Britain’s small businesses gave a muted reaction to the Chancellor’s measures aimed at boosting investment – with one warning: “Government efforts are seen as a bit of a joke”.
George Osborne’s main gift to small and medium-sized enterprises (SMEs) was a 10-fold increase in allowances on capital spending such as tools, office equipment and commercial vans to £250,000. The annual investment allowance was slashed by the Coalition to £25,000 in April this year. Mr Osborne has performed a U-turn on that decision, meaning firms will now be able to claim 100 per cent tax relief on capital investments.
But Saurav Chopra, the chief executive of Huddlebuy, which works with 100,000 small businesses, said: “The previous allowance was preventing small businesses from investing for growth. However, Mr Osborne needs to do a lot more for small businesses across the UK to flourish. Government efforts are seen as a bit of a joke.”
The Chancellor also announced the creation of a £1bn Business Bank. But Xenios Thrasyvoulou, an entrepreneur who founded the freelancer marketplace PeoplePerHour, said: “The worry is that this £1bn fund will be out of reach for many businesses desperately in need of capital and support. The Chancellor skimmed over how firms will be able access these funds, how long the application process will take and, crucially, who will be eligible. The problem for small businesses has not been that lenders don’t have cash to lend; it’s that there are far too many hoops to jump through and red tape to cut to even get to the front of the line.”
Case study: Big business benefits, but it’s one rule for me and another for them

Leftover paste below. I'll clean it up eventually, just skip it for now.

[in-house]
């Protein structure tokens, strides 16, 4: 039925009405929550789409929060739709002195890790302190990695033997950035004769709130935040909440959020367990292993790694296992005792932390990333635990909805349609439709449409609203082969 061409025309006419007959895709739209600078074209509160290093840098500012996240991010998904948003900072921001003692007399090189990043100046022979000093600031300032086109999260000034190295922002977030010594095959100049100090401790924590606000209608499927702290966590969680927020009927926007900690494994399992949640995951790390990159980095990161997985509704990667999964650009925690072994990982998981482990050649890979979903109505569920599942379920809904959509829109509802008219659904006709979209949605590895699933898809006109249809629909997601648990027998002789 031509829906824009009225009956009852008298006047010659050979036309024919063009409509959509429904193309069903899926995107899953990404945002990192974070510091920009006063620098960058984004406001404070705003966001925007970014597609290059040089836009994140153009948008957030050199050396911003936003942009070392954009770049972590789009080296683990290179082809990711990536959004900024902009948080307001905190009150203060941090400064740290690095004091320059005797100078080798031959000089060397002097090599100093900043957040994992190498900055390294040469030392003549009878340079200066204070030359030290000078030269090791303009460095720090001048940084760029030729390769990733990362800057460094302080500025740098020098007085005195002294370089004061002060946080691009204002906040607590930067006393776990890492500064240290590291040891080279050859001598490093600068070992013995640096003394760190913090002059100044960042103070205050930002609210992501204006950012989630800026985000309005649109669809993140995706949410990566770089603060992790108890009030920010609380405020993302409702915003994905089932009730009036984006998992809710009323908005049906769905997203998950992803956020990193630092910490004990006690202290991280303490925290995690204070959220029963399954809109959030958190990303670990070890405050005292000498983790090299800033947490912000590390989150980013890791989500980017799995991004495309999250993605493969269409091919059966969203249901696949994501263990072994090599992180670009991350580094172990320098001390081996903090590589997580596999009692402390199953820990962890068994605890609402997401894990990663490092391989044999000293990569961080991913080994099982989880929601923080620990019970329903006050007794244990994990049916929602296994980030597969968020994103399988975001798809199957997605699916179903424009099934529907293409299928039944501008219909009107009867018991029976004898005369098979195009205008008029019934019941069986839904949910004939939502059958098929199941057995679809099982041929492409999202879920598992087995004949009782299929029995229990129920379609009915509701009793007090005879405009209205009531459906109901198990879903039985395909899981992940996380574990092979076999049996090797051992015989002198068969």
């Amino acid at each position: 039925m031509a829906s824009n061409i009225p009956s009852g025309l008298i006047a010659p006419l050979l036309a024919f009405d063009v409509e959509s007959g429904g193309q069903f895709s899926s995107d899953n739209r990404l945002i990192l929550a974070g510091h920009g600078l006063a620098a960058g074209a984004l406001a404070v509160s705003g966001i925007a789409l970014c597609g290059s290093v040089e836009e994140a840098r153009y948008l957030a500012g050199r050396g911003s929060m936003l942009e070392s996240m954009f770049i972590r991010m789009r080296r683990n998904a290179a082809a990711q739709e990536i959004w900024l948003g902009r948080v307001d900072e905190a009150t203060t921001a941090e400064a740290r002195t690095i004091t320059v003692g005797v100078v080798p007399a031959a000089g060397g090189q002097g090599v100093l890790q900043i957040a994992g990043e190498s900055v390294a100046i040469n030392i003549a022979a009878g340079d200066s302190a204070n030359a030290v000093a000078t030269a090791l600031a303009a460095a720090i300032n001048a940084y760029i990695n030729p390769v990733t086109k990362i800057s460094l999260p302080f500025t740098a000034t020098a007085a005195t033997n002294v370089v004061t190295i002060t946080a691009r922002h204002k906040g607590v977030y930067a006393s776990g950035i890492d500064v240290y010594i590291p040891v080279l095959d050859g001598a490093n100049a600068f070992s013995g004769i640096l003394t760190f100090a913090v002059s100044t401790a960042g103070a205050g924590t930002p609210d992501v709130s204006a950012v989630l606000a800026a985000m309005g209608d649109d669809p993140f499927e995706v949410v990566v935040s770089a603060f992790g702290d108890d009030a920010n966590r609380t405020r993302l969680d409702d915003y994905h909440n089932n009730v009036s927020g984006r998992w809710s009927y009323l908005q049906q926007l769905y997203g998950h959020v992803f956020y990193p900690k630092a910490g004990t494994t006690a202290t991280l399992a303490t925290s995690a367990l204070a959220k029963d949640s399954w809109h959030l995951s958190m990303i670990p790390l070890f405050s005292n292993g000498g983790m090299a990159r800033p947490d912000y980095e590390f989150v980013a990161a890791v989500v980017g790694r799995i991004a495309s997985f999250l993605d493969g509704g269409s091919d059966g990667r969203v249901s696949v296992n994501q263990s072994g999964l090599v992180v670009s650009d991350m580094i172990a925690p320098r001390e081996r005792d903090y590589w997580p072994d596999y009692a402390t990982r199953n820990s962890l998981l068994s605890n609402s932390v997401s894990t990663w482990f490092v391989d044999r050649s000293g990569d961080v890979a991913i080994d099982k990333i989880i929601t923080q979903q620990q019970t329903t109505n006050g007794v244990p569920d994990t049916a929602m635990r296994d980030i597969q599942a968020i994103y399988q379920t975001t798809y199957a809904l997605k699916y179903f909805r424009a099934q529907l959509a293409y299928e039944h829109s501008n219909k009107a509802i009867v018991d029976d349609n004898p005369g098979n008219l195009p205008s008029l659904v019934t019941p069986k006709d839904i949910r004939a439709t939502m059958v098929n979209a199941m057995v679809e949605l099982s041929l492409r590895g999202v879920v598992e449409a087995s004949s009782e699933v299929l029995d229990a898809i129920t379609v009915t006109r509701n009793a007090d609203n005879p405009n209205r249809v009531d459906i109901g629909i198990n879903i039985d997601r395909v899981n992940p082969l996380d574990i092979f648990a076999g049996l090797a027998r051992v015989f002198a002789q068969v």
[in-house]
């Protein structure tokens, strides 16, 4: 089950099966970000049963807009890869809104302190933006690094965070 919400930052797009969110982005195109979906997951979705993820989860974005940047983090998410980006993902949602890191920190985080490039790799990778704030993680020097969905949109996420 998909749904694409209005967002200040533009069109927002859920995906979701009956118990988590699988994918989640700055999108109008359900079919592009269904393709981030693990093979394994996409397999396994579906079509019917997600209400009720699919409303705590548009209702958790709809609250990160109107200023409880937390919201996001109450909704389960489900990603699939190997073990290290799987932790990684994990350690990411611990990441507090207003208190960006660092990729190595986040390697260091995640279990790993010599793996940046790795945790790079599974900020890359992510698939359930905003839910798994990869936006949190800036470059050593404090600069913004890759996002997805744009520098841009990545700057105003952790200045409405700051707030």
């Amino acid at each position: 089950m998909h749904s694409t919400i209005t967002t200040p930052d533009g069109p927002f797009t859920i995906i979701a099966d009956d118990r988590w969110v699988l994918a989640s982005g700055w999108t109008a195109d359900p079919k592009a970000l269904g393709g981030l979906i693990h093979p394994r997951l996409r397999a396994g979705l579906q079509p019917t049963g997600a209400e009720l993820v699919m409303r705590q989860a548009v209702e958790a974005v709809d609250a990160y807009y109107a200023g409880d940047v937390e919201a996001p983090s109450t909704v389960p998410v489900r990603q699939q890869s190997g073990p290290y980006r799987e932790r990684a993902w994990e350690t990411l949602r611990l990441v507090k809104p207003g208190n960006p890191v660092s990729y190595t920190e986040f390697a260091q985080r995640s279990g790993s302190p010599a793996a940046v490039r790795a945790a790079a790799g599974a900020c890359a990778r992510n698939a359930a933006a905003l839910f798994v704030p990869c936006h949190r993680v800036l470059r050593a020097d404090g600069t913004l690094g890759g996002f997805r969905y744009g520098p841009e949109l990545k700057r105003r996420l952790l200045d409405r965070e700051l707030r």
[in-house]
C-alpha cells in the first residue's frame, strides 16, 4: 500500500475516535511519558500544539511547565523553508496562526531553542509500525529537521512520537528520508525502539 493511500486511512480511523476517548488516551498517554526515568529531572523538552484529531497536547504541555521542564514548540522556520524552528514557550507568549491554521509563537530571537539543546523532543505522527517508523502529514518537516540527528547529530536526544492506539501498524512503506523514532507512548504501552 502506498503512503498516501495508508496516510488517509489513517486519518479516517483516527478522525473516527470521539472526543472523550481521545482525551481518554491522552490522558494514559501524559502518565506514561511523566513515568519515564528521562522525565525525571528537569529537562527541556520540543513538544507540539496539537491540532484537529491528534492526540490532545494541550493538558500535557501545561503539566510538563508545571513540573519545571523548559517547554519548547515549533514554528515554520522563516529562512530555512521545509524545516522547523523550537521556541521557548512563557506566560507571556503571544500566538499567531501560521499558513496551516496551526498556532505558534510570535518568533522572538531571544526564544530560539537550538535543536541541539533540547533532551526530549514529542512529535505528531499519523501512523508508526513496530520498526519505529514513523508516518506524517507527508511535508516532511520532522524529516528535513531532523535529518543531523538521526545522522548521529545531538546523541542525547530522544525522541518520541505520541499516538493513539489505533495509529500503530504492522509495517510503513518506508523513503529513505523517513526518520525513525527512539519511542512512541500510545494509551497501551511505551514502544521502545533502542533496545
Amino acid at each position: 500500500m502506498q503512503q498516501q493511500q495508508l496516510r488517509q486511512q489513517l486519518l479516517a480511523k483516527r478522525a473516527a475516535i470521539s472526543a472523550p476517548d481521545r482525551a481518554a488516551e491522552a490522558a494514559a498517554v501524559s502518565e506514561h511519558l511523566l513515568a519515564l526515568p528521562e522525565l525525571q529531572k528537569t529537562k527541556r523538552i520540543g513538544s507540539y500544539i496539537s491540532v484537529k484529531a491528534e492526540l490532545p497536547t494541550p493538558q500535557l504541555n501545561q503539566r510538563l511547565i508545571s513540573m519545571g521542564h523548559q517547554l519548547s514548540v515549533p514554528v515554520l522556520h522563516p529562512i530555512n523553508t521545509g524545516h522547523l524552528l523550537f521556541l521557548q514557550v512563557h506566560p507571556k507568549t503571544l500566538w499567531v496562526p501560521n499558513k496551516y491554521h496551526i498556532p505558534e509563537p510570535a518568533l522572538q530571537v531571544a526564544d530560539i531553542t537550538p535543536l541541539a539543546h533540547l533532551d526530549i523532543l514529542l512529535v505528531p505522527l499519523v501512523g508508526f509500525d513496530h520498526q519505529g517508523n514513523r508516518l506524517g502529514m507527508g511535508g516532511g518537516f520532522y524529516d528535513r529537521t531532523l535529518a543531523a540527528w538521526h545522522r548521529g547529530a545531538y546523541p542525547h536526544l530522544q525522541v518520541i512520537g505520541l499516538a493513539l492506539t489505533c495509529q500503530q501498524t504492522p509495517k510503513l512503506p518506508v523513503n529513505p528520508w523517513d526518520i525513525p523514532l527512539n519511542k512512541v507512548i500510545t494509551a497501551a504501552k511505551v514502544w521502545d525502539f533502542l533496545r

Ed Hoad, 29, operates a small recruitment business called Catalyst Executive Search. He and his wife Heidi, a teacher, have a seven-month-old son, Rufus.
I set up a business in 2010. With the economic turbulence, it’s been quite stressful actually watching my wife’s maternity pay dwindle and not really knowing what the economy is going to do.”
My wife and I have said we’re not going to spend that much on Christmas presents this year and it’s not because we don’t have any money, but I think you just need to be careful at the moment.
Having your own business, you almost live year to year, good years are great and you try and keep some money back but I think the cumulative effect of the recession makes it very hard to actually keep a buffer in for next year.”
I’m so angry they can get away with it. I just don’t understand how that can be so. I feel it is one rule for me and another for them. The thing that really frustrates me from the Autumn Statement is the fact that they dropped corporation tax to big businesses to 21% but mine isn’t going to change. Mine’s not going to go down to 19%.”
Case study: These are small measures that won’t make a massive difference for my business
Paul Blazdell, 39, is the sales director of Floppets, a Brighton based start-up which makes small collectible toys which can be clipped on to children’s bikes, shoes and bags.
The Autumn Statement was pretty much what we expected: continuing austerity and not a lot to stimulate growth in small and medium-sized businesses. One of the biggest problems is that banks still refuse to lend, while for us there is the issue of retailers being cautious about new products. We didn’t approach the banks for this venture as we knew it wouldn’t even be worth trying. Thankfully, these days you can sell your products on a website and promote through social media in a way that you couldn’t five years ago.
“The axing of the fuel duty rise is a good move, though you never know whether firms will pass that saving on to their customers. The increase in personal tax allowance is also welcome. If our business grows, the reduction in corporation tax could be helpful but it will have a minimal effect in the short term.
“But all of these are small measures, and I don’t see anything that’s going to make a massive difference for us, as we’re a business of just two people.”